In addition, or in another embodiment, a duty cycle value of the pulses in the pulse train 700 may be selectively adjusted. For example,
An artisan will understand from the disclosure herein that the laser pulse train 700 is not limited to the pulse shapes and other pulse train modifications shown in
C. Examples Using Stable Laser Pulse Trains at High Repetition Rates
The following examples are provided for illustrative purposes only, and not by way of limitation.
As shown, the groove 1000 made by the conventional CW CO2 laser has a wider cut region and more pronounced thermal effects than that of the groove 1001 made by the stable laser pulse train. For example, for the groove 1000 made using the conventional CW CO2 laser, a corner width 1004 was observed to be approximately 314.02 μm, a top width 1002 was observed to be approximately 201.18 μm, and a side width 1006 was observed to be approximately 207.23 μm. Corresponding measurements on the groove 1001 made using the CO2 laser include a corner width 1014 of approximately 245.61 μm, a top width 1012 of approximately 159.23 μm, and a side width 1016 of approximately 172.48 μm. Additionally, as evidenced by less melting and debris 1018 shown in
By way of another example,
D. Multiple Beam Generation from Pulsed Lasers
For a laser that does not have sufficient peak power, splitting the laser beam is not a preferred method to deliver the beam to multiple beam paths. Thus, in one embodiment, processing throughput is improved by delivering laser beams to multiple processing heads from a single pulsed or CW CO2 laser. Traditionally, different pulses, or a single portion of different pulses, in a pulse train are directed to different processing heads along different beam paths. For example,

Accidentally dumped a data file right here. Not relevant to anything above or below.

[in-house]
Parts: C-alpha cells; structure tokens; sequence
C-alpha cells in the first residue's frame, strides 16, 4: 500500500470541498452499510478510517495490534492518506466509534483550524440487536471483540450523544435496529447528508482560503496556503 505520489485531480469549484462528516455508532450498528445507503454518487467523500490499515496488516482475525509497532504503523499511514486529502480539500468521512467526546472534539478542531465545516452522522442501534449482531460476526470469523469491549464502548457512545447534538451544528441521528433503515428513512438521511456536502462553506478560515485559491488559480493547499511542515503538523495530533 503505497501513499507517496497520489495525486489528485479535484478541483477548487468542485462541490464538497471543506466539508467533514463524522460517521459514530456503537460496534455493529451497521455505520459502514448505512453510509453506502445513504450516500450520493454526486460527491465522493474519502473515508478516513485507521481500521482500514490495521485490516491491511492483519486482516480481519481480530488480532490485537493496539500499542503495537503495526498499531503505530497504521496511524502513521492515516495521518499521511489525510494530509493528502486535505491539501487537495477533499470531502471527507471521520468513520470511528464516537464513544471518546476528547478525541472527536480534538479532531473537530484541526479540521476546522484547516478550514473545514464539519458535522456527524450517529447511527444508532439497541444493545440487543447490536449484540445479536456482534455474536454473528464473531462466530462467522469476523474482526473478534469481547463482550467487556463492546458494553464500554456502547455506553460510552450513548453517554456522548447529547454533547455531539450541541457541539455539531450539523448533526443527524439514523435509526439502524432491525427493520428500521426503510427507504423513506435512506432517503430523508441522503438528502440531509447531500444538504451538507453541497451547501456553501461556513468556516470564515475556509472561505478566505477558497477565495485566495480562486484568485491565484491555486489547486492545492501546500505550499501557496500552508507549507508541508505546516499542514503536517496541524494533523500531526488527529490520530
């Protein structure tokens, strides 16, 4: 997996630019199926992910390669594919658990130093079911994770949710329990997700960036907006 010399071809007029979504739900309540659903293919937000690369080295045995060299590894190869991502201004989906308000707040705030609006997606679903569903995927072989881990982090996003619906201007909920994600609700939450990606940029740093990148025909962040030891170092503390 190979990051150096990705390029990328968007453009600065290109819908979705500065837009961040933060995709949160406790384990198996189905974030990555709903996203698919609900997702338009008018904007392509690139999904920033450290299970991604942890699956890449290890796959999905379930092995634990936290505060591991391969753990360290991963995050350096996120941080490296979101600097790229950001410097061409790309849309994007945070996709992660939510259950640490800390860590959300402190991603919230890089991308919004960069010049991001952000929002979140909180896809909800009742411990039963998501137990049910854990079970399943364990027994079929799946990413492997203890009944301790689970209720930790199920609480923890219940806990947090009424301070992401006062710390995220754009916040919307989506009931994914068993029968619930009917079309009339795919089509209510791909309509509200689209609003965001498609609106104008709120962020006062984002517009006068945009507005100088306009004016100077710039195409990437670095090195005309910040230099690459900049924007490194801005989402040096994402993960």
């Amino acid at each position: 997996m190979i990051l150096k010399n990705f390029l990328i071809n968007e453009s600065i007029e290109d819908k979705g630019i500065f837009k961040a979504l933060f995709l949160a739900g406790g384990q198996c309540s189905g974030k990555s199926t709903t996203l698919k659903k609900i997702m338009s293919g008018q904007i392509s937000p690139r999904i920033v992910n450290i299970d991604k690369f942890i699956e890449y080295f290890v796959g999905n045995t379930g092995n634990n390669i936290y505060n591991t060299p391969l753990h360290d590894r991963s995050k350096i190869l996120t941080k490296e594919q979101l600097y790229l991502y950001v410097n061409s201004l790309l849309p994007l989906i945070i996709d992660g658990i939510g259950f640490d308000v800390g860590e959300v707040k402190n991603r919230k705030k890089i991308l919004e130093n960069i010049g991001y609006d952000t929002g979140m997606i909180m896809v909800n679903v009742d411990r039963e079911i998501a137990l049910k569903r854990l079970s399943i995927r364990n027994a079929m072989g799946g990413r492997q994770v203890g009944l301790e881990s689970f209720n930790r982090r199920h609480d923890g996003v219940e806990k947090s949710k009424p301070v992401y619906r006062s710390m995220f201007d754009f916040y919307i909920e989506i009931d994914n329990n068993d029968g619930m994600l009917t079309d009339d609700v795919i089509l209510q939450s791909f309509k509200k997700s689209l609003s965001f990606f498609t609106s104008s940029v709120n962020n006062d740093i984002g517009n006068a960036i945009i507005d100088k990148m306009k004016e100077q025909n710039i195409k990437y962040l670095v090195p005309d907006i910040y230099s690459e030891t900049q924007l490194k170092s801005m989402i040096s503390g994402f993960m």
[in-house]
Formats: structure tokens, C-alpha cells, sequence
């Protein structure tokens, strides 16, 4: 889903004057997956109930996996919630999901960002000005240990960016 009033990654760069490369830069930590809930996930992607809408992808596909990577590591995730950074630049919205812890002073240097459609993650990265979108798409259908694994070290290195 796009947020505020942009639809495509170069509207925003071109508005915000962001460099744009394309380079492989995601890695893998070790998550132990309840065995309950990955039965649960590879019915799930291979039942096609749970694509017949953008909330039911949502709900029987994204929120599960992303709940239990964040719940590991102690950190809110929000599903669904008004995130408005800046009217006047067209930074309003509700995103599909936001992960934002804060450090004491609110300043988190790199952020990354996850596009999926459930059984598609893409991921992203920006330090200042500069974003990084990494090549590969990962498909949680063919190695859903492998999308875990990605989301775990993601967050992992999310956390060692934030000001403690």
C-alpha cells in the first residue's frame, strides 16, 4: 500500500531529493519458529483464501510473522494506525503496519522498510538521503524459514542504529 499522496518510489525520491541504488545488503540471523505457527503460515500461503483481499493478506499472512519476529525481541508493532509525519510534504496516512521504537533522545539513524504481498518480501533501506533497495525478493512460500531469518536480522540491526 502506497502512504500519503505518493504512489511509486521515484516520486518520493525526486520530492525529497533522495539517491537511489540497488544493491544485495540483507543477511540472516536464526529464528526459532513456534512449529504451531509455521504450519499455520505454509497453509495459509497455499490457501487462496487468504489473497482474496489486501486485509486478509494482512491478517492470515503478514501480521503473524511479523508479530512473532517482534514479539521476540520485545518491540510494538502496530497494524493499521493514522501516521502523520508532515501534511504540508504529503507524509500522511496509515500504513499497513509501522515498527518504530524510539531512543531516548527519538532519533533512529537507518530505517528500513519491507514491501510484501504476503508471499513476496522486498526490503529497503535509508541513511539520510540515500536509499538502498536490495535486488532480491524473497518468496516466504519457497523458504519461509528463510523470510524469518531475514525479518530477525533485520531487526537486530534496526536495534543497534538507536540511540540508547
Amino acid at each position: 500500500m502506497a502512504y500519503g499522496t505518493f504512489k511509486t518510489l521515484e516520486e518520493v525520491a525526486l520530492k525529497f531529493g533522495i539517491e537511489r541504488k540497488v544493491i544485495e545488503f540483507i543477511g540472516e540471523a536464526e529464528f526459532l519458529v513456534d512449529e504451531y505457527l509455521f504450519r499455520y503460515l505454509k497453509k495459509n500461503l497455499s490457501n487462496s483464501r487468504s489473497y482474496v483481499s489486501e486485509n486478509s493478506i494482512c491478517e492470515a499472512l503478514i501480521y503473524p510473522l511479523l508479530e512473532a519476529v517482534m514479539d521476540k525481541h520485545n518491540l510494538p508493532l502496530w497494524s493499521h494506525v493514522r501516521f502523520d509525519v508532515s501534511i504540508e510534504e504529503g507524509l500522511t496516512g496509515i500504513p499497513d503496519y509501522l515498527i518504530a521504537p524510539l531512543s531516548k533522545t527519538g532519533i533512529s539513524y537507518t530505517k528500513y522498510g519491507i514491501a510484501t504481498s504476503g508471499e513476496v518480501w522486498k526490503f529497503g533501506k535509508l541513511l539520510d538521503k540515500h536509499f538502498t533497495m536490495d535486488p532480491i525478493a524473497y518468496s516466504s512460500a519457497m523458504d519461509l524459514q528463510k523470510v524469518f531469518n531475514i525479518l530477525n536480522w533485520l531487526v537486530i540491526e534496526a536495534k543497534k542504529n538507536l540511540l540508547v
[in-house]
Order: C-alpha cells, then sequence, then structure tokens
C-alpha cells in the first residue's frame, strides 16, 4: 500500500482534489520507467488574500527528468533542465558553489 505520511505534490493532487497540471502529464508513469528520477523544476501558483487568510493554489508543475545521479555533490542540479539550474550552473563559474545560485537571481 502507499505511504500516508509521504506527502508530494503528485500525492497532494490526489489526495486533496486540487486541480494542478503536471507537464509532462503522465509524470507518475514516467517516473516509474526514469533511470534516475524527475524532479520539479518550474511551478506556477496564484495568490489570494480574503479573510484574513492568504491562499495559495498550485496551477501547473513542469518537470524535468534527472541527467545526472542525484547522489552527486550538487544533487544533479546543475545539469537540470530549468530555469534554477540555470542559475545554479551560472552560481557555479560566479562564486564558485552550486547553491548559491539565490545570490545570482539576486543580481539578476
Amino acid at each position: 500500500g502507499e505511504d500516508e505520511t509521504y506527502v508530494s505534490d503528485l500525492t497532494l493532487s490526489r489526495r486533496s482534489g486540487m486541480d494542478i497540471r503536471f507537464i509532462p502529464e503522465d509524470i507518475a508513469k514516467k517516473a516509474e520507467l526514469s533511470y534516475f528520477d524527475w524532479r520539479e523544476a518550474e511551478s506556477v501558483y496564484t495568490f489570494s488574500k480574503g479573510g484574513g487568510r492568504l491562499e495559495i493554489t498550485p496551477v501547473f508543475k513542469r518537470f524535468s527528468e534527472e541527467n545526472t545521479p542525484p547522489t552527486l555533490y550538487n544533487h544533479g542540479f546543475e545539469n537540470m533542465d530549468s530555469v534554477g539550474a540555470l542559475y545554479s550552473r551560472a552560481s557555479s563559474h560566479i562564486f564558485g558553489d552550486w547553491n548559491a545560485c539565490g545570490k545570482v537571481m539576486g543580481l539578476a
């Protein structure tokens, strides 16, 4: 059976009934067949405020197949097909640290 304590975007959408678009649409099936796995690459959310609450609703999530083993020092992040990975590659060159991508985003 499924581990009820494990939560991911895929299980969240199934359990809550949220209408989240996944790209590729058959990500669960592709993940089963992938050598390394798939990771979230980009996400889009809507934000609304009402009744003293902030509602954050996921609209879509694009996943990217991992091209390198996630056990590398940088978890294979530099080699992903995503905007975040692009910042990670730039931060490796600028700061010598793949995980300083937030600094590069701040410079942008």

In one embodiment, the pulse repetition rate is increased by directing multiple pulses that are temporally sliced from a single laser pulse to respective processing heads. For example,
The AOM in this example is configured to temporally slice a first plurality of pulses 1316, 1318, 1320 from the laser beam's first pulse 1312 and to direct each of the first plurality of pulses 1316, 1318, 1320 to respective processing heads. The AOM is also configured to temporally slice a second plurality of pulses 1322, 1324, 1326 from the laser beam's second pulse 1314 and to direct each of the second plurality of pulses 1322, 1324, 1326 to the respective processing heads. Thus, more temporal width from each of the first pulse 1312 and the second pulse 1314 is used. However, the pulse repetition rate provided to each processing head is limited by the pulse repetition rate of the laser beam 1310. As discussed above, pulsed laser beams generally become unstable and begin to include CW components as pulse repetition rates increase (e.g., above 5 kHz). Thus, temporally slicing a laser beam from a pulsed laser, as shown in